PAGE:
Intemperate remarks by governor lead to demands for apology Big fellow vents ire at the little guys

MICHAEL OLESKER

February 05, 1991|By MICHAEL OLESKER

I am starting to worry about William Donald Schaefer, the profane pen pal of Maryland, who needs to get a grip on his temper as well as his typewriter.

Schaefer is a very unhappy man these days. He's unhappy being governor of Maryland instead of mayor of Baltimore, and he's unhappy that more people don't love him as governor the way they loved him as mayor, and he's taking out his exasperations on the most unlikely people.

He's writing letters to constituents who dare to express their opinions, and he's using some breathtaking language. The governor writes letters the way Henry Louis Mencken wrote diaries, only he waits about 35 minutes instead of 35 years to issue his insults.

This worries me because I've always liked Schaefer for his quick temper, his street-fighter instincts, his profane language, and lots of similar stuff that most people find distinctly unlikeable.

I like these qualities because they're a sign to me that, unlike most politicians, Schaefer has a heart that beats. In fact, it beats so passionately that he doesn't know how to control it. Unlike most politicians, who have the souls of accountants and the hearty, insincere demeanor of encyclopedia salesmen, he's never learned how to hide his feelings.

Only now, he's starting to look a little unglued.

''He's Schaefer,'' one veteran legislator said yesterday. ''You can't categorize the man. He just goes his own way.''

''He's crazy,'' added a longtime Schaefer business friend, throwing up his hands. ''But he's always been crazy. When he was crazy in Baltimore, he took a dip in the seal tank and people laughed. When he's crazy in Annapolis, he writes letters. What are you gonna do? This is how he blows off steam.''

In one sense, the verbal blasts are the perfect extension of the Schaefer personality. Whatever he's feeling, he lets you know. It's a kind of therapy for Schaefer, a safety valve for his temper. This is a man who doesn't get chest pains, he just gives 'em.

But there's a fundamental flaw in the latest outbursts. He's too big for this. The people he's writing are too little for language so angry. You want to tell him: Pick on somebody your own size.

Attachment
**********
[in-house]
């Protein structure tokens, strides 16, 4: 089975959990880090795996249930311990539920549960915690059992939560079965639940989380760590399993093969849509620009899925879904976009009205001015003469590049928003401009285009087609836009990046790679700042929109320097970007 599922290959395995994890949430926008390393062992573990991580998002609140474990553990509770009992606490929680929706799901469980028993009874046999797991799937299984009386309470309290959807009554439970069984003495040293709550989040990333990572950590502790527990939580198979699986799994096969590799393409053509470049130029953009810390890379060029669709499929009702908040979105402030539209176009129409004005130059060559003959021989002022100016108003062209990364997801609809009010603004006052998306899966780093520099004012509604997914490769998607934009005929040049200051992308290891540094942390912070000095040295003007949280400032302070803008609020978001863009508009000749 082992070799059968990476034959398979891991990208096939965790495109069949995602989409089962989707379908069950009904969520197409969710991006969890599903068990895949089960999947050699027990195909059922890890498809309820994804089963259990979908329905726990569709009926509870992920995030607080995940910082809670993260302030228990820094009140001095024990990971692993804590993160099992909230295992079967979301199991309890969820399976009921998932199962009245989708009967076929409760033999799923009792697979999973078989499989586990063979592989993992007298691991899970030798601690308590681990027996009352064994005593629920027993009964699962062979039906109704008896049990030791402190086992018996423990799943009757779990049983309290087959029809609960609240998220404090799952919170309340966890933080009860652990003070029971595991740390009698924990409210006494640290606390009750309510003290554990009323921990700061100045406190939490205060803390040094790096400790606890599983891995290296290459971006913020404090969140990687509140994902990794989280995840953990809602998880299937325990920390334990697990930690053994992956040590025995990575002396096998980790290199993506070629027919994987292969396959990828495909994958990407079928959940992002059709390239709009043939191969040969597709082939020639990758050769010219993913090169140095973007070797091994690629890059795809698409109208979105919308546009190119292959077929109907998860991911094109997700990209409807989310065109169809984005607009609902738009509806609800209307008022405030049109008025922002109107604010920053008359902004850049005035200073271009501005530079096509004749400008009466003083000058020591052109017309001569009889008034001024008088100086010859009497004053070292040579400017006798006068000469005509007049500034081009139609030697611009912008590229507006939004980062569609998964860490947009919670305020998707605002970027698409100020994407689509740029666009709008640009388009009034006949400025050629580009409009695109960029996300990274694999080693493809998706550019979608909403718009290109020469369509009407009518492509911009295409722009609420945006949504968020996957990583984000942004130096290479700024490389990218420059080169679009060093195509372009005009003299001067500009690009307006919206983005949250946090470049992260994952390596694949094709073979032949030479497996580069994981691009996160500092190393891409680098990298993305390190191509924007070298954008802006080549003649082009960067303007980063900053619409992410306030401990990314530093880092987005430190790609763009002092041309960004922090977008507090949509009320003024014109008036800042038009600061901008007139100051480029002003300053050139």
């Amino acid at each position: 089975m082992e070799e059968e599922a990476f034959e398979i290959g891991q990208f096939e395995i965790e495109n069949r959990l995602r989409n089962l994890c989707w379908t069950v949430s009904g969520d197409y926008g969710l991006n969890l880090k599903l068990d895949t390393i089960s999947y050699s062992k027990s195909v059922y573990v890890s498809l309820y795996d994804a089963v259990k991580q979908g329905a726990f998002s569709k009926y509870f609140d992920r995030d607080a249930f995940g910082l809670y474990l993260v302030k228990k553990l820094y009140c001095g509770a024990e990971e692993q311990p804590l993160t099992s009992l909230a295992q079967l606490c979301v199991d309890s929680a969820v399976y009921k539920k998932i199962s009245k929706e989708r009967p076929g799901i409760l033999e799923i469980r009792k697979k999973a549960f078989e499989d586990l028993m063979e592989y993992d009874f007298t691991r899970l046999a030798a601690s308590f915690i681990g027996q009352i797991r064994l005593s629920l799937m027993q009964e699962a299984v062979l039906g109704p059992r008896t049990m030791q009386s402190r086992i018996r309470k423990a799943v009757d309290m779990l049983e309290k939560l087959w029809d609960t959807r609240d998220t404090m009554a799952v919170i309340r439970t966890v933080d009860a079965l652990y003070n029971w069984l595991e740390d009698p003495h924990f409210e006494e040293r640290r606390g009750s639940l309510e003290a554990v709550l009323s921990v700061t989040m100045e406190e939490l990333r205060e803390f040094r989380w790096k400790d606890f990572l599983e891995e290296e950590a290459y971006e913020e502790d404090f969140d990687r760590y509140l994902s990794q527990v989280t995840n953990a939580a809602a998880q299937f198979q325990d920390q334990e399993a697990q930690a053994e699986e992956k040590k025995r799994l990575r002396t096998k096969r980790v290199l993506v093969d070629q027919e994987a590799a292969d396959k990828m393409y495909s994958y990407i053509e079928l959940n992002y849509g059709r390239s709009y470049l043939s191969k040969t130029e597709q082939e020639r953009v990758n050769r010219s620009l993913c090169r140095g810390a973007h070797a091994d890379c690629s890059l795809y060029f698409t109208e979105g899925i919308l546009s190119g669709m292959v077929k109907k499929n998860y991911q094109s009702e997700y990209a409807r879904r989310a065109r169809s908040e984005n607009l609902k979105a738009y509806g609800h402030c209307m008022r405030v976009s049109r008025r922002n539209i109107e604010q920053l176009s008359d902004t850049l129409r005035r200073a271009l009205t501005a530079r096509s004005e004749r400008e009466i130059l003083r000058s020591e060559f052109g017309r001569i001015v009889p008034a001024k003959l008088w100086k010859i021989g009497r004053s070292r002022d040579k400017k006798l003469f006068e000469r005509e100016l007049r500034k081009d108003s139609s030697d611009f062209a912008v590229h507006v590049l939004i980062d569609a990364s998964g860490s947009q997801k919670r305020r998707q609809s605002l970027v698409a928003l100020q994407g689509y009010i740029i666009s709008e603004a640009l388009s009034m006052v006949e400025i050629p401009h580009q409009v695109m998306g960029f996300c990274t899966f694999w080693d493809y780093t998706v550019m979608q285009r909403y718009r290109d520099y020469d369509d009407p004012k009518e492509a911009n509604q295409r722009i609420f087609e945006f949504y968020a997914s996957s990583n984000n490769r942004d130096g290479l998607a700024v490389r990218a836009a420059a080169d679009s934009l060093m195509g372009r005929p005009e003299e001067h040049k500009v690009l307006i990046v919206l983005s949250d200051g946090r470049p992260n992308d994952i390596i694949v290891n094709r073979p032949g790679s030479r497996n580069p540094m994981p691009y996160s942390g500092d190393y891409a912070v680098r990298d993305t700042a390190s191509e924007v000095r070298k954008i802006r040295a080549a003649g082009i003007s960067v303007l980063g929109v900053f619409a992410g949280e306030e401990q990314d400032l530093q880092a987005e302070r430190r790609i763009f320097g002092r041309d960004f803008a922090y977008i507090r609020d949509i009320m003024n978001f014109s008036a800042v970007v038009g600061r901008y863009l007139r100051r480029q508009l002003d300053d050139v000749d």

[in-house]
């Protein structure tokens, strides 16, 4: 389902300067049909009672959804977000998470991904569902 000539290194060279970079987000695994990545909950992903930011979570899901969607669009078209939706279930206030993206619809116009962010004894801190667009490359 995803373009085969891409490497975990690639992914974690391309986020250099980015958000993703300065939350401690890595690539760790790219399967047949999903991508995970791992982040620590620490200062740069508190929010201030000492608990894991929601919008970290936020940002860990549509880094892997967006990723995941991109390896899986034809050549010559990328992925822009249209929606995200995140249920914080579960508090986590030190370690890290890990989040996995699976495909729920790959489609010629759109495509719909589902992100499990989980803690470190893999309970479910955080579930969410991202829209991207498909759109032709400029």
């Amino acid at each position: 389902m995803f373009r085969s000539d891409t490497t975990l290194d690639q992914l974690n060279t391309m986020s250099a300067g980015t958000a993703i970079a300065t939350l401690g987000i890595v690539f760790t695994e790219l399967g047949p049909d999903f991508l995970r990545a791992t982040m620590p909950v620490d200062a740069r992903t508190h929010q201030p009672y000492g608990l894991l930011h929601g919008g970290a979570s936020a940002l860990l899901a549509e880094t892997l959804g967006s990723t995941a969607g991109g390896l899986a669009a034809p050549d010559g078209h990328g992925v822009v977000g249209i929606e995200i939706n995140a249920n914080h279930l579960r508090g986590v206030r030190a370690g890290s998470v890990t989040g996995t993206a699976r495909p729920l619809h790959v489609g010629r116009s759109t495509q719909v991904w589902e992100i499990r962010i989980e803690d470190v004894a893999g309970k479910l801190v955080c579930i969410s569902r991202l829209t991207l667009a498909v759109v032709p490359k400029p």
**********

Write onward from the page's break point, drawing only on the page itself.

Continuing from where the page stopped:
Among those catching the Schaeferian wrath is a lady in Anne Arundel County who called here not long ago to say she'd gotten a scathing note from the governor for merely raising a finger -- or lowering a thumb, actually -- in protest.

''It was right before the election,'' the woman said. ''Schaefer was standing in the middle of the road and waving to people as they drove by. Traffic was slow. As I passed him, he waved to me and I gave him a thumbs-down.''

''Are you sure it was a thumbs-down?'' I asked, ''and not some other famous digital gesture.''

''Thumbs down,'' she assured.

Somebody -- Schaefer, or perhaps an aide -- quickly took down her license number, then got her name and phone number through the appropriate government agency, and a few days later came this note, on stationery marked, ''State of Maryland, From the desk of Don Schaefer,'' which she forwarded here:

''[Your gesture] reminds me of an old expression I once heard: 'Your action only exceeds the ugliness of your face.' Have a nice day. William Donald Schaefer.''

Already, there have been newspaper accounts of other Schaefer missives. One was a 63-year-old man who wrote a letter to the Carroll County Times criticizing the governor, who then received a note from Schaefer saying, ''Your letter sounds like a frustrated little boy. How old are you? I pay taxes on real estate federal and state!! Most likely more than you!!''

Another man wrote to the Annapolis Capital, complaining of Schaefer's tax-and-spend tendencies. Schaefer got the man's address and wrote him: ''You are everything that speaks of stupidity.''

The governor's like everybody else, only more so. He works hard, and he wants to be appreciated for it. In the last election, though, what he expected to be a coronation instead turned out to be (for Schaefer) a fairly close race.

Ever since, he's been in a funk. In public and private, he broods openly that voters no longer love him. At the swearing-in of state Treasurer Lucille Maurer last Friday, Schaefer spotted some Eastern Shore legislators and said, ''How's that s - - - house of an Eastern Shore?''

Many were upset by the remark, though I was not. (Let me make this very clear: I disagree with Schaefer's sentiments. The Eastern Shore is lovely, and I have no wish to alienate people there in the midst of somebody else's fight.)

What I liked about the remark, though, was precisely what troubles me about Schaefer's letters: He was dishing it out to people who can take it, fellow politicians who understand the give and take of politics, who know Schaefer's bristly personality, and who are free to dish it back to him.

Seven of nine Eastern Shore counties voted against Schaefer's re-election, and he's furious about it. So Shore legislators are fair game for a barbed remark.

People writing letters to newspapers, a woman turning thumbs down on a highway -- that's different stuff. The governor's a man of power, and they are not. The governor's a figure of awe, and they are not.

Is he allowed to respond to citizens' complaints? Of course. This rTC is America, and he's a citizen, too. But there are nice ways to do these things, and these letters aren't very nice.

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